It’s not good form to whine about umpires. There will be bad calls on both sides (though far more good than bad) and over a long season it will even out. So despite the hilarious title of this post, what I’m about to write isn’t intended as umpire criticism.
With the preamble out of the way, the small portion of the season we’ve experienced so far has highlighted how the Red Sox will sink or swim on the strength of their starting pitching staff. This is no great revelation. Based on past performance we have a good idea this iteration of the Red Sox will hit and hit well. Any mystery comes the starting rotation. The cavalcade of questions: Is the Josh Beckett of the last two starts for real? Is Clay Buchholz really this bad? Are Daisuke Matsuzaka and John Lackey the nosy neighbor and the wisecracking butler characters in a new NBC sitcom starring John Wasdin?
For the record I hope the answers are yes, no, and if so kill me. I bring this all up because last night’s effort by Clay Buchholz did not rate highly on the Promise-o-Meter (all meters must have O’s in their names; it’s required by the United American Meter Association of America). In a performance straight from the Daisuke Matsuzaka School of Pitching Economy, Buchholz threw 102 pitches over 5.1 innings, striking out two while walking four. The end result was effective if not encouraging (1 run allowed; special thanks to Daniel Bard). However, I believe there to be some extenuating circumstances. Namely, home plate umpire Mike DiMuro’s strikezone. The below strikezone plot shows Clay Buchholz’s pitches last night:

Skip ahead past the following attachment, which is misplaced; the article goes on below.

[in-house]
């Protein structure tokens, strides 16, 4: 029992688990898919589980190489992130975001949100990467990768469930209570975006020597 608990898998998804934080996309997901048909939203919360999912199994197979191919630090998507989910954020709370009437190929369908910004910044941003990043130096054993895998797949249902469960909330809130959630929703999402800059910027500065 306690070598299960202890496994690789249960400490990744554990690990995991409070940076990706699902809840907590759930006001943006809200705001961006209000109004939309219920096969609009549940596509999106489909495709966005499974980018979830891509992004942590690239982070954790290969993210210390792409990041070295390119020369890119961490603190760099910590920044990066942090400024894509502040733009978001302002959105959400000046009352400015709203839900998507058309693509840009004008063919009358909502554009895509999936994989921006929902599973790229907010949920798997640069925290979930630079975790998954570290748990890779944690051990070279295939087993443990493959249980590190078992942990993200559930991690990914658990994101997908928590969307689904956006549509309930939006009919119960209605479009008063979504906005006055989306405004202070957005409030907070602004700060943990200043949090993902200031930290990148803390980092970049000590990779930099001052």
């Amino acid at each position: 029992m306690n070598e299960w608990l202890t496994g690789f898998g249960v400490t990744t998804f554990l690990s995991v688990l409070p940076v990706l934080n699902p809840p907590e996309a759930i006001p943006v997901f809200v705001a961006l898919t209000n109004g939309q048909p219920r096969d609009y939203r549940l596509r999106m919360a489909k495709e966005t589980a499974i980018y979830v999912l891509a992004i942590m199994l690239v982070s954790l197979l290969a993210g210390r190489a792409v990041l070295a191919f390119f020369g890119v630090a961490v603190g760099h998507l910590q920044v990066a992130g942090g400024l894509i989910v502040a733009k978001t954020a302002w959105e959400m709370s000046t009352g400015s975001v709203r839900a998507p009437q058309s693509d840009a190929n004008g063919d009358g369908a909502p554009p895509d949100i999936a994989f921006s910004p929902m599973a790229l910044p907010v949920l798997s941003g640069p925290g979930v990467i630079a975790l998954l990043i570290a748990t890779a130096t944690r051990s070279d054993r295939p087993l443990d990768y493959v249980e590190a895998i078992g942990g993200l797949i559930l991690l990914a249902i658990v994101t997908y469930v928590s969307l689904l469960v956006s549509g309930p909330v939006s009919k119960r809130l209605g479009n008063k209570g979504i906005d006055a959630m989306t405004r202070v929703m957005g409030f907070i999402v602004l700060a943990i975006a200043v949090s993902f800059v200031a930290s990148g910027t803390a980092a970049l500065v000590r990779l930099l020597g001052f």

By my count, Buchholz was the recipient of two strike calls outside the zone. He was also on the receiving end of fourteen pitches that appear to be in the strikezone but which were called balls. I should stress that the strikezone plot above is not perfect in that while the width of the plate is static, players are different heights and therefore the zone fluctuates vertically depending on the batter. Still, that appears to be a remarkable number of pitches called balls which Pitch f/x says are strikes.
For the game, Buchholz threw 59 of his 102 pitches for strikes, a mediocre 57% strike rate. If you give him half the the fourteen pitches mentioned above, that rate jumps to a more palatable 65% and my guess is the strikeouts make a small climb while the walks slightly shrink.
None of this is intended to say Buchholz pitched well or the home plate umpire is terrible or to make any other such statement. The strikezone plot tells the story of an umpire not calling low strikes, which is something Buchholz should have realized and adjusted to after a certain point. However, for a pitcher who lives down in the zone as much as Buchholz, not getting those calls, and not getting that many of them, certainly puts a crimp in his effectiveness. Maybe Buchholz wasn’t quite as bad on Wednesday as the numbers suggest.